search
top

Well, That Didn’t Work Out As Planned.

“Droogie” (not his real name) made a presentation to this years DefCon hacking conference where his funny and mischievous plan didn’t turn out quite like he wanted.

Droogie is a security researcher who decided that in order to prank and cause law enforcement license plate readers issues, he would register for the vanity plate of “NULL.”

“Null” in computer programming is a term for no specific value.

The “plan” was that the DMV’s computers and law enforcement plate scanners would see “null” in the data and think nothing was there.

It didn’t work out quite that way:

I was like, ‘I’m the s**t,'” he joked to the crowd. “‘I’m gonna be invisible.’ Instead, I got all the tickets.”

It got better, or worse depending on your point of view:

Things didn’t go south immediately. As Droogie explained, he’s a cautious driver and didn’t get any tickets for the first year he owned the vanity plate. Then he went to reregister his tags online, and, when prompted to input his license plate, broke the DMV webpage.

It seemed the DMV site didn’t recognize the plate “NULL” as an actual input.

That was the first sign that something was amiss.

The next sign was, well, a little more serious: After receiving a legitimate parking ticket, thousands of dollars in random tickets starting arriving in the mail at his house, addressed to him.

It seemed that a privately operated citation processing center had a database of outstanding tickets, and, for some reason — possibly due to incomplete data on their end — many of those tickets were assigned to the license plate “NULL.” In other words, the processing center was likely trying to tell its systems it didn’t know the plates of the offending cars. Instead, with Droogie’s vanity plate now in play, it pegged all those outstanding tickets on him.

Specifically, over $12,000 worth of outstanding tickets.

The DMV said “change your tags” to which Droogie replied, “no because I didn’t do anything wrong.”

But the tickets were still piling up. Thankfully, the DMV contacted the private citation processing company, which then erased the $12,000 in fines. However, and this part is key, they didn’t actually fix the problem with their system.

Droogie explained that, as of present, tickets are still being associated with his license plate and the system thinks he owes over $6,000.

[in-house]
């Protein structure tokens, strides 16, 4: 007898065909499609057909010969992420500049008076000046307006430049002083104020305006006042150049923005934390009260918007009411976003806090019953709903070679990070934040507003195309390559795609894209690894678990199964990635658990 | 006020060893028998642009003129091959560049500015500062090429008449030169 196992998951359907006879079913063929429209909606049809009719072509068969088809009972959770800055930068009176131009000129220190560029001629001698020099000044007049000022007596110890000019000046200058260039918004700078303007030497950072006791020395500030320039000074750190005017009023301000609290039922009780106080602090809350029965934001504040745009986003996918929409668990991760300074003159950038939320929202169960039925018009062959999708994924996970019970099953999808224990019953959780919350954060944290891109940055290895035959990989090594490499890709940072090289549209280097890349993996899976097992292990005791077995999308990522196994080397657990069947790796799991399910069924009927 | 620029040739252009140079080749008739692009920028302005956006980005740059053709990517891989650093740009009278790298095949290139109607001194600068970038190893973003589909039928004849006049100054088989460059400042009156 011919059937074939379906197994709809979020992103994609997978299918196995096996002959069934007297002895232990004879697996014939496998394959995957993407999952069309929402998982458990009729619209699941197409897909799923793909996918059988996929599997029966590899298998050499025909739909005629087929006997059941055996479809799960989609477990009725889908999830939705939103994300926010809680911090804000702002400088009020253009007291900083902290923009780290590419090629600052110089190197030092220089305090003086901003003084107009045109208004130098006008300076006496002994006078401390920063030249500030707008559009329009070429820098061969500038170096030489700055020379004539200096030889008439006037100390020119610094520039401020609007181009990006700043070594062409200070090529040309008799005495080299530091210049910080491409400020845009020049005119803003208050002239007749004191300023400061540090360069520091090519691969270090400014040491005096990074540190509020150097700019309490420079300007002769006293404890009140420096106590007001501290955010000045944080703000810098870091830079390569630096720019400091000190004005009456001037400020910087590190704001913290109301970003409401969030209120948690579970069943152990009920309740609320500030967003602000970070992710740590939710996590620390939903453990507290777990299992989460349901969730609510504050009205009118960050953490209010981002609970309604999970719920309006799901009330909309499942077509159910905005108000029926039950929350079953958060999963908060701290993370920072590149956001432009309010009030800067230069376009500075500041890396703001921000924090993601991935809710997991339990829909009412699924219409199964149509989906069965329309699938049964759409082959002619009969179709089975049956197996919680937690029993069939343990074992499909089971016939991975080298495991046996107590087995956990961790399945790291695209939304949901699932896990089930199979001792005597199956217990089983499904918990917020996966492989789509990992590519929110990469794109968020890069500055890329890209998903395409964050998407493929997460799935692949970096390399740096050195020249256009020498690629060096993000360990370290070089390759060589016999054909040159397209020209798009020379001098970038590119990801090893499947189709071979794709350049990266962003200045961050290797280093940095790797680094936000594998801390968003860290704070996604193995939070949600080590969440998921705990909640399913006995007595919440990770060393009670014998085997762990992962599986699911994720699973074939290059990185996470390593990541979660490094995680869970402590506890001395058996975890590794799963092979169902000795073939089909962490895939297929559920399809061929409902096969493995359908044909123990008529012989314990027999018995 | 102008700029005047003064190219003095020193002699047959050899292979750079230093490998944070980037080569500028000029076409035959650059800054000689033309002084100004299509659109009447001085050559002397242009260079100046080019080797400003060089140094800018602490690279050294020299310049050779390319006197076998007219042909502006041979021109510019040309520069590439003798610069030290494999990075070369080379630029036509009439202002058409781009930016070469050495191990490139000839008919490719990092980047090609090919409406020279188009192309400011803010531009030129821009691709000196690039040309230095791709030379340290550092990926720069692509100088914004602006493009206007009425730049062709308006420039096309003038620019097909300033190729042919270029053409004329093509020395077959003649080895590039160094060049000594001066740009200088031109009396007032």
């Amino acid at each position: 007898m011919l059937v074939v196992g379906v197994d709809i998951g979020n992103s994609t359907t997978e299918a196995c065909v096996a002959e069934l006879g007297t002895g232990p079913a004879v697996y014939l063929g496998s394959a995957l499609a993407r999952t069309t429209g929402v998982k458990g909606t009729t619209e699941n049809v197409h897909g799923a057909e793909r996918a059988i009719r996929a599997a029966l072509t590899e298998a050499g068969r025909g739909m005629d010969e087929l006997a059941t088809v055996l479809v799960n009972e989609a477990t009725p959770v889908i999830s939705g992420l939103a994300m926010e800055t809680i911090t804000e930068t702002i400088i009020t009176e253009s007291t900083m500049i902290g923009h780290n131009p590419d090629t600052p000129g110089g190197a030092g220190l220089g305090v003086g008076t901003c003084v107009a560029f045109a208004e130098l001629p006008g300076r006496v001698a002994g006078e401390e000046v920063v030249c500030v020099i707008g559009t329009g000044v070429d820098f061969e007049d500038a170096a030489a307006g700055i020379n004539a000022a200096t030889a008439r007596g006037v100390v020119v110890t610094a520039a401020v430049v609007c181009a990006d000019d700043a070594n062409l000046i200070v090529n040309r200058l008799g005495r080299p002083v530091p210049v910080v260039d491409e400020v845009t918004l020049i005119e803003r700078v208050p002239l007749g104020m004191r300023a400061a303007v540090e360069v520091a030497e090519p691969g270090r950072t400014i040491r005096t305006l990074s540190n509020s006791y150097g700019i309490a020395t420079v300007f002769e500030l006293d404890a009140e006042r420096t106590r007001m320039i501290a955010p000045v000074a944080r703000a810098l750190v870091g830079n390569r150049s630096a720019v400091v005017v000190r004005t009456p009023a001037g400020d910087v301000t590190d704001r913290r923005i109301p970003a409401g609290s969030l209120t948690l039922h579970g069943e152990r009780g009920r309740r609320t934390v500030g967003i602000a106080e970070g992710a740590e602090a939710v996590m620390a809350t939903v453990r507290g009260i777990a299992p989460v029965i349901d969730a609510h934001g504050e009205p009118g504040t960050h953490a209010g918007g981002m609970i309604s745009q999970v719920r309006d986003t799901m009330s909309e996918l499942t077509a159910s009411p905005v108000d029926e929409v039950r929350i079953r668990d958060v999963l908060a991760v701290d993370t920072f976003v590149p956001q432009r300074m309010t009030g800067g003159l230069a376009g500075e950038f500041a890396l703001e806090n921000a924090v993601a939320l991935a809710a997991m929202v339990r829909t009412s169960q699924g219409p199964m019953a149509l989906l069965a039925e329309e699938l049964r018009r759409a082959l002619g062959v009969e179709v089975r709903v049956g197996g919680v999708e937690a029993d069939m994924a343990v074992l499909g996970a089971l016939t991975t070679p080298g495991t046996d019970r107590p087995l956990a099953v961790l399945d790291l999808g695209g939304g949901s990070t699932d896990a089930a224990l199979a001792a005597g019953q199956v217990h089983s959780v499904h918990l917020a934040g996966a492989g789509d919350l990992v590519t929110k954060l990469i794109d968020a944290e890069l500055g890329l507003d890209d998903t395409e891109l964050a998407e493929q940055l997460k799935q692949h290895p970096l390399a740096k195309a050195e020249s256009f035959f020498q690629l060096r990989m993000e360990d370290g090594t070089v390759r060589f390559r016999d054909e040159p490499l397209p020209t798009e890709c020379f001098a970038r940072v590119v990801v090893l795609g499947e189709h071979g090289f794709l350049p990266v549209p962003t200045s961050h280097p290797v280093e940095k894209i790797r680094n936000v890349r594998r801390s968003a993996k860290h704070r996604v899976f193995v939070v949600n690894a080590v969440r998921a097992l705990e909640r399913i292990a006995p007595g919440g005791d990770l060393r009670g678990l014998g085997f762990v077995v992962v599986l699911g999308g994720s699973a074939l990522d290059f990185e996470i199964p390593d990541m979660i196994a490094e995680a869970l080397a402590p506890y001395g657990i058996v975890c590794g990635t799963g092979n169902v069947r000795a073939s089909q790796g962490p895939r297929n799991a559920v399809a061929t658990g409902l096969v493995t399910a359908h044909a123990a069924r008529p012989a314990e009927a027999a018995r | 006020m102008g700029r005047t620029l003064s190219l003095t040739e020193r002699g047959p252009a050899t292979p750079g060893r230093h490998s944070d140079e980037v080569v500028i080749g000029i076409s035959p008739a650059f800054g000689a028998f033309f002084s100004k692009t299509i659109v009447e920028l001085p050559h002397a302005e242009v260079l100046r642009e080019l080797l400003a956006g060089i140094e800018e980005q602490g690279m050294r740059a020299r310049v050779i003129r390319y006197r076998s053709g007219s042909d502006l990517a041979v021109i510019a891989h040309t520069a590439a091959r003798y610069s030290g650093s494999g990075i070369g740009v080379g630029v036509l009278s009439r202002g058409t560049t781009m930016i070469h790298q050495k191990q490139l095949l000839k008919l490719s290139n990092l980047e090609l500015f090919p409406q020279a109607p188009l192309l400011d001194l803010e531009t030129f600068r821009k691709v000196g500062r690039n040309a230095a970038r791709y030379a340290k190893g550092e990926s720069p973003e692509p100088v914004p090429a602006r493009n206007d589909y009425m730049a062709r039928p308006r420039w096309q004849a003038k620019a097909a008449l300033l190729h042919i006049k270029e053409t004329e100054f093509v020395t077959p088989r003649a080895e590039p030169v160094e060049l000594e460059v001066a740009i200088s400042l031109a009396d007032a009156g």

Essentially, Droogie’s prank backfired. Hard. But no matter what, he insisted to the laughing crowd, he’s not paying those d*** tickets.

Mess with the system, the system messes back.

Thing is years ago one of our folks had an issue with parking tickets. They were caught in a similar loop from an input error from the police / DMV. Like most people would do, they called the agency that handled parking tickets and were told they found the error and would erase the tickets.

Only they didn’t.

When it came time to renew their driver’s license, the person had thousands of dollars worth of tickets on their record, including fines for failure to pay the tickets the agency said they cleared out.

It took hours to get the situation resolved and to get their license renewed.

Still, they were not named “Droogie” and did not start out trying to mess with the system.

So there’s always that.



2 Responses to “Well, That Didn’t Work Out As Planned.”

  1. Percy Veer says:

    In computer programming, it’s always the stuff you don’t think of that ends up biting you in the backside. Good example of why we need to proceed carefully with the AI stuff. In a previous life I remember going through program code looking for the cause of an error only to find out that the original programmer didn’t consider something that seemed meaningless at the time. Like what if it’s a full moon on the 2nd Friday of the month in an odd numbered year. These programs had worked fine for twenty years and then some strange combination of inputs would trigger something unexpected.

    • AAfterwit says:

      Percy Veer,

      Thanks for the comment.

      A couple of people on the staff here at Raised on Hoecakes took a basic course in C+ years ago. The timing was just after the Challenger shuttle accident and the investigation was still going on.

      The teacher of this class was part of the team that was charged with reviewing the programming code for the shuttle.

      His team had come up with over 3000 potentially catastrophic issues with the code. By “catastrophic,” he didn’t mean “something wouldn’t work on the shuttle. He meant “things that could cause the shuttle to blow up.”

      He wasn’t sure if the coding errors were part of what you describe – someone thinking that it was meaningless – or whether the coders were told not to worry about it.

      Still, it was a scary proposition with you think about it.

      Thanks again.

      A. Afterwit.

Leave a Reply

top